Words that weren't banned and those that should be
But the evidence suggests that my friends are a peevish lot when it comes to mis- or over-used words, which makes me like them even more. My own personal list, the phrasing of which is rhythmically pleasing if obviously redundant, begins with nouns that have been "re-purposed" as verbs.
When a friend recently said to me that she hadn't been "gifted" in a long while, I thought (to myself), "So I see." Then, "lo and behold," (a phrase that will be allowed at Christmastime), I was informed by a linguist that "to gift" has been a verb since 1550. He noted, however, that he would have interpreted my friend's statement as meaning that she hadn't been given (as a gift) in a while. That, too, I'm sure.
To put it bluntly, "awesome" isn't anymore. "Snowflake" produces more ennui than insult. "Pivot," "veritable,' "in reality," and "best practices" wear us down. As do: "reach out," "share" and "think outside the box." "Own" it, if you must, but I'd sell it on Ebay. Just sayin'.
"Breaking news" IS news. It's devastated, not "decimated." You don't "effort," for heaven's sake. You make an effort. Or, maybe just try. Which apparently is a thing. No problem? You're welcome. And I take back my thank you.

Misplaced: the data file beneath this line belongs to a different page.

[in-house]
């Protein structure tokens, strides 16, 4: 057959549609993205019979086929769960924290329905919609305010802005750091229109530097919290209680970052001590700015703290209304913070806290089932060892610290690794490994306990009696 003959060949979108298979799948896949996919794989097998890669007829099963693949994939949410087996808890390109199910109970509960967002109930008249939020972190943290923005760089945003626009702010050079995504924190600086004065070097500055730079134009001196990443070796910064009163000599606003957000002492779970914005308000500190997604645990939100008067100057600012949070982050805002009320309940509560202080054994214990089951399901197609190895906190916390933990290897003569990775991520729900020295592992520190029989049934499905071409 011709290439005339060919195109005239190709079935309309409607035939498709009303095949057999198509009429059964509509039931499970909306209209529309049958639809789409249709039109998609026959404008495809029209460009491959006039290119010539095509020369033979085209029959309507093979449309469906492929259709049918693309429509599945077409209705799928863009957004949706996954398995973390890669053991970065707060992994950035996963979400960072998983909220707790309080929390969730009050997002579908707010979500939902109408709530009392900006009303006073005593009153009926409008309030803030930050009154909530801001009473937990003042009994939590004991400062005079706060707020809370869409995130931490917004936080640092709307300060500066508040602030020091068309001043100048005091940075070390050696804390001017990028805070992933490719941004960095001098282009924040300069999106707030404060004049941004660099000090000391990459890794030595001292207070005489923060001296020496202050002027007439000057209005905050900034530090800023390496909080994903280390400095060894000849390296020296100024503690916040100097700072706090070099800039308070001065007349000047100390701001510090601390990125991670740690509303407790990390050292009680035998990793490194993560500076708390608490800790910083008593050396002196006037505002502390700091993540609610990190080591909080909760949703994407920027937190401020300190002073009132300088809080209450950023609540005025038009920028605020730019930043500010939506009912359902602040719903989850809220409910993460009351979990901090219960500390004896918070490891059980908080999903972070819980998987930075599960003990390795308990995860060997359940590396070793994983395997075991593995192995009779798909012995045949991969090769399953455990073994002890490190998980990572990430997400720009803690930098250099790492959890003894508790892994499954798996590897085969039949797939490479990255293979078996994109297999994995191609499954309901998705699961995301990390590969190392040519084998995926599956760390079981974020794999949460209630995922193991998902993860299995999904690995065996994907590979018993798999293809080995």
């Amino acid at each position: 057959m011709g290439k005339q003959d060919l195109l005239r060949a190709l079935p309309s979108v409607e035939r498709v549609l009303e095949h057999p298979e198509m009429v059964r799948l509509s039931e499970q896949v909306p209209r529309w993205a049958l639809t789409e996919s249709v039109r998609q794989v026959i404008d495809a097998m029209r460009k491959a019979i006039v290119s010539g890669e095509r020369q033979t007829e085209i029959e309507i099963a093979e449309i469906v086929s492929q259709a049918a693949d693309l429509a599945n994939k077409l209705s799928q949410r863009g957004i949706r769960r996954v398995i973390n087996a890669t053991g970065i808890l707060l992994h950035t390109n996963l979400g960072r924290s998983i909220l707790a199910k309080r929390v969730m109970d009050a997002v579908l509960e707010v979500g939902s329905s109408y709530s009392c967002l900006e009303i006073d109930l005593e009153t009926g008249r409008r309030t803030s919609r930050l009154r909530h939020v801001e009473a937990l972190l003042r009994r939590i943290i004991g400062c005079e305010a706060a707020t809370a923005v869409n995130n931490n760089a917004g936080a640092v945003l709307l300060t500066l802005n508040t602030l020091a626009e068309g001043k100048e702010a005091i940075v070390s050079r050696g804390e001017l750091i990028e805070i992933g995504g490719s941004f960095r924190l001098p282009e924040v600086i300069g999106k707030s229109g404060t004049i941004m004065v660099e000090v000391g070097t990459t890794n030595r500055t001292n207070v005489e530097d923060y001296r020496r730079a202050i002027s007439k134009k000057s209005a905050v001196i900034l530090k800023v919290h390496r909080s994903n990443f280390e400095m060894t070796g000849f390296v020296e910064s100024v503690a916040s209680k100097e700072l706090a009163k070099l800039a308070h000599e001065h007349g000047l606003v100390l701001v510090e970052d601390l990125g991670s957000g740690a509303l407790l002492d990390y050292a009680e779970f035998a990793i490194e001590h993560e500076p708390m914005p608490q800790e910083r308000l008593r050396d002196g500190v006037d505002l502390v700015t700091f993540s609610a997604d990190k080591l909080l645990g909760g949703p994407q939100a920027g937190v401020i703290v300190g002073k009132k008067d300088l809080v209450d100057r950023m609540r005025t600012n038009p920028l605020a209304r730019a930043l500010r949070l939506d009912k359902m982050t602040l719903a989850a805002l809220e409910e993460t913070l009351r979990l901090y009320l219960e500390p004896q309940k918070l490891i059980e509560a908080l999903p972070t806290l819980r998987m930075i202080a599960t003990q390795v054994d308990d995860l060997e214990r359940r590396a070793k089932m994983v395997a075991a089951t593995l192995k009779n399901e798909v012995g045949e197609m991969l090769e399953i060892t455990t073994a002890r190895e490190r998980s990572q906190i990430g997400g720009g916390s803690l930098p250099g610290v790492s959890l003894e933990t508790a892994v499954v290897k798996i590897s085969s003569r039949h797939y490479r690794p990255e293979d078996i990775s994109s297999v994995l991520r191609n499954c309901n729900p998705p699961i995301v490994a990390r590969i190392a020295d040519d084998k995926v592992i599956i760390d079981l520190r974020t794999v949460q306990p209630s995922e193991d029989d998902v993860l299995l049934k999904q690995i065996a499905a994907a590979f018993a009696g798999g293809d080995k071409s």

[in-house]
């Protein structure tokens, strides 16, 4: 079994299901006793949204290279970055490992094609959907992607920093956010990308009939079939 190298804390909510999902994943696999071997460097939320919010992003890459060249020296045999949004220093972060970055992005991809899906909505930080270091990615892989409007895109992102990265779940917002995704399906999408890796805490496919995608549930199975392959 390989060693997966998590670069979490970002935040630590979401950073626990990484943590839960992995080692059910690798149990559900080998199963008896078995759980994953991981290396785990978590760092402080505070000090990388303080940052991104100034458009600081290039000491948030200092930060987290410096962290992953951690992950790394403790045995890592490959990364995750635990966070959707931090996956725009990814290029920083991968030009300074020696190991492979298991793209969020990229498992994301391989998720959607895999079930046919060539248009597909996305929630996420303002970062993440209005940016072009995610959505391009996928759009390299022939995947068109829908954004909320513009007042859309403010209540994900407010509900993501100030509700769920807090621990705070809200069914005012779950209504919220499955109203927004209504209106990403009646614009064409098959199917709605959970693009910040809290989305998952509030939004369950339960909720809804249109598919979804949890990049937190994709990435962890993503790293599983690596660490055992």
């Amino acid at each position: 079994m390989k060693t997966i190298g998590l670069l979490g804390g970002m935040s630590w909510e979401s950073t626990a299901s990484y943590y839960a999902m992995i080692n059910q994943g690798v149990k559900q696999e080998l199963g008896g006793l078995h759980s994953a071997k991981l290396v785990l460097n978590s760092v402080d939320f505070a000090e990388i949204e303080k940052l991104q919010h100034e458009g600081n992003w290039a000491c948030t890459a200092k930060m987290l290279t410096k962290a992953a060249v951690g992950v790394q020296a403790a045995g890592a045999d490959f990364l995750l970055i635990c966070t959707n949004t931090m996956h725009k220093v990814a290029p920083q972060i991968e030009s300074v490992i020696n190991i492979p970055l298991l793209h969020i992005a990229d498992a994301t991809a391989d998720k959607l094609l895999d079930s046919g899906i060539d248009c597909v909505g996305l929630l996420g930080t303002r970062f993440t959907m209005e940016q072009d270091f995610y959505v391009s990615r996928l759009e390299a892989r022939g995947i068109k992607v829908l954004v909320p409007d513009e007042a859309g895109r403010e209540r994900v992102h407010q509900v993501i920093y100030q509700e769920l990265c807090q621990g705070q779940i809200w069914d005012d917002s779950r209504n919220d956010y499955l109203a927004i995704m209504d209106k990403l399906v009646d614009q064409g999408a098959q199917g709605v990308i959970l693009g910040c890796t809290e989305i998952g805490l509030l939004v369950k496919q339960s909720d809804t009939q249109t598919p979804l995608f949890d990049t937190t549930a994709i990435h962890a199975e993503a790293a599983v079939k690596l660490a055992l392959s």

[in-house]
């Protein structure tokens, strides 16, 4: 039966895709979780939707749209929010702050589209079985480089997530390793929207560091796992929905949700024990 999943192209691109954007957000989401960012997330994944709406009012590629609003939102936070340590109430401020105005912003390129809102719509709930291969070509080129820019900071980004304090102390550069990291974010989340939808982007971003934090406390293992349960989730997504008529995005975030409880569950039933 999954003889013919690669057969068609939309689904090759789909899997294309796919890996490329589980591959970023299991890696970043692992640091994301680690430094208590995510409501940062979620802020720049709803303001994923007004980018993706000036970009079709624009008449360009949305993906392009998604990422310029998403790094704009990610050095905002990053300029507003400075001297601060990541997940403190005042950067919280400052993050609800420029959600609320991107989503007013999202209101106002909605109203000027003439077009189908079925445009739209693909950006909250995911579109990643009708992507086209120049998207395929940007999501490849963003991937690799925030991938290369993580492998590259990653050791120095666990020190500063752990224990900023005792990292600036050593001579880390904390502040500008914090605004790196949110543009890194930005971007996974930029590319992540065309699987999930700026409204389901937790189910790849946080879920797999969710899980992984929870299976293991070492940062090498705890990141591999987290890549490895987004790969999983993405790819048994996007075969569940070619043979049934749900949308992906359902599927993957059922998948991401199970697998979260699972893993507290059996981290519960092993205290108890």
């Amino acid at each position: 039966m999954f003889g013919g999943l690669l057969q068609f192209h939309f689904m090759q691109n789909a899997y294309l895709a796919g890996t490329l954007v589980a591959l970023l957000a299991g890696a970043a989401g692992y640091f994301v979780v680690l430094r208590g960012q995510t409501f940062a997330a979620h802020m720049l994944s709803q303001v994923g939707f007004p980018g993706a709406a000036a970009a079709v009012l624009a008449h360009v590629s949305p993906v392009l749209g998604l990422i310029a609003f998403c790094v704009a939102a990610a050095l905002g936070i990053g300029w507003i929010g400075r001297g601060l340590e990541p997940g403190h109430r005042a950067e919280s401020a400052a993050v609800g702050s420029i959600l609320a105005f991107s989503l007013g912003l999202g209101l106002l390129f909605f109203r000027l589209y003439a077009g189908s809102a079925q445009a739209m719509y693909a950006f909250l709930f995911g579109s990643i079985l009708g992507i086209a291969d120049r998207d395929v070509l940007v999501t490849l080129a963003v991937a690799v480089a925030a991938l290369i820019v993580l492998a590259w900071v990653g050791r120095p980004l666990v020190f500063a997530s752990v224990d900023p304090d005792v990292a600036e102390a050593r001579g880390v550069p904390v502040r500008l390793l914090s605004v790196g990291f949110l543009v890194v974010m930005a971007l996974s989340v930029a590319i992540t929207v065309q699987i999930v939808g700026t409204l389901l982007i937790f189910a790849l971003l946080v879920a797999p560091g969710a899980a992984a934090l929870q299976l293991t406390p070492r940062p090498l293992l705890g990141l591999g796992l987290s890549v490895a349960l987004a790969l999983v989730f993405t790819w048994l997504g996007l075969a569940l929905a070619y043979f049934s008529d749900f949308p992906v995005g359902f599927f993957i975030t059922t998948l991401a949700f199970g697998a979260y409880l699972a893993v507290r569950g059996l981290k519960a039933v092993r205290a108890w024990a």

Literally, where is all this "low-hanging fruit," if you don't mind my asking. And, no, you're not recording me "for quality and training purposes." You're collecting profane diatribes to read at the company holiday party. Nice try. Or just, "nice." Sick. Stop it.
We're not going to "unpack" anything, unless you're my valet, or "drill down," unless you're the plumber. We're sick of optics, mansplainin', onboarding and THIS, as in "what she said." We've had it with closure and ideating, as well as doubling down on the whole nine yards. No one is "woke."
At the end of the day, when all is said and done, the fact of the matter is we were all vulnerable as fetuses, some of whom were surely bound to become transgender because evidence-based diversity is what it is.
But, no worries. It's all good. Believe me. Bigly.
Kathleen Parker's email address is email@example.com.
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